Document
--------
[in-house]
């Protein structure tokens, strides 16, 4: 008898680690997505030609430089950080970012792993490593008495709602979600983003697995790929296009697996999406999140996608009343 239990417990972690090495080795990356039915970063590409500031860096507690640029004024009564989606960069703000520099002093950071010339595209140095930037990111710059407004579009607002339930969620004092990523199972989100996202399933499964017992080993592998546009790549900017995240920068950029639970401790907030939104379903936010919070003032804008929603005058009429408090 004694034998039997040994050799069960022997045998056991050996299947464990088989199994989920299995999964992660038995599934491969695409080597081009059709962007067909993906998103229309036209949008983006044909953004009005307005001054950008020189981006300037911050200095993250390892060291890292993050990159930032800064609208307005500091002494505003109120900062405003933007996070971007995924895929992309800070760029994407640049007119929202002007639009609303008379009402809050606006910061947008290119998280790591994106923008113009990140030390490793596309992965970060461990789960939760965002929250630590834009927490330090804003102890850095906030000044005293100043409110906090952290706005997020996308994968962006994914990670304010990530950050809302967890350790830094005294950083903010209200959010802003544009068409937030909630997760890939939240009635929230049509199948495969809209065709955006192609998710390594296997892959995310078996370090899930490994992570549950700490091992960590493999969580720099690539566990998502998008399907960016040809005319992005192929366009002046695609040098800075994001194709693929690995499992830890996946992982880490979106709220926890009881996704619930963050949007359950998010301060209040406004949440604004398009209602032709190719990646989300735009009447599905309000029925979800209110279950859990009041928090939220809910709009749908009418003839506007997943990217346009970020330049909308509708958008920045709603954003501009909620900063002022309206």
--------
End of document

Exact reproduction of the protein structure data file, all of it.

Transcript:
[in-house]
């Protein structure tokens, strides 16, 4: 008898680690997505030609430089950080970012792993490593008495709602979600983003697995790929296009697996999406999140996608009343 239990417990972690090495080795990356039915970063590409500031860096507690640029004024009564989606960069703000520099002093950071010339595209140095930037990111710059407004579009607002339930969620004092990523199972989100996202399933499964017992080993592998546009790549900017995240920068950029639970401790907030939104379903936010919070003032804008929603005058009429408090 004694034998039997040994050799069960022997045998056991050996299947464990088989199994989920299995999964992660038995599934491969695409080597081009059709962007067909993906998103229309036209949008983006044909953004009005307005001054950008020189981006300037911050200095993250390892060291890292993050990159930032800064609208307005500091002494505003109120900062405003933007996070971007995924895929992309800070760029994407640049007119929202002007639009609303008379009402809050606006910061947008290119998280790591994106923008113009990140030390490793596309992965970060461990789960939760965002929250630590834009927490330090804003102890850095906030000044005293100043409110906090952290706005997020996308994968962006994914990670304010990530950050809302967890350790830094005294950083903010209200959010802003544009068409937030909630997760890939939240009635929230049509199948495969809209065709955006192609998710390594296997892959995310078996370090899930490994992570549950700490091992960590493999969580720099690539566990998502998008399907960016040809005319992005192929366009002046695609040098800075994001194709693929690995499992830890996946992982880490979106709220926890009881996704619930963050949007359950998010301060209040406004949440604004398009209602032709190719990646989300735009009447599905309000029925979800209110279950859990009041928090939220809910709009749908009418003839506007997943990217346009970020330049909308509708958008920045709603954003501009909620900063002022309206």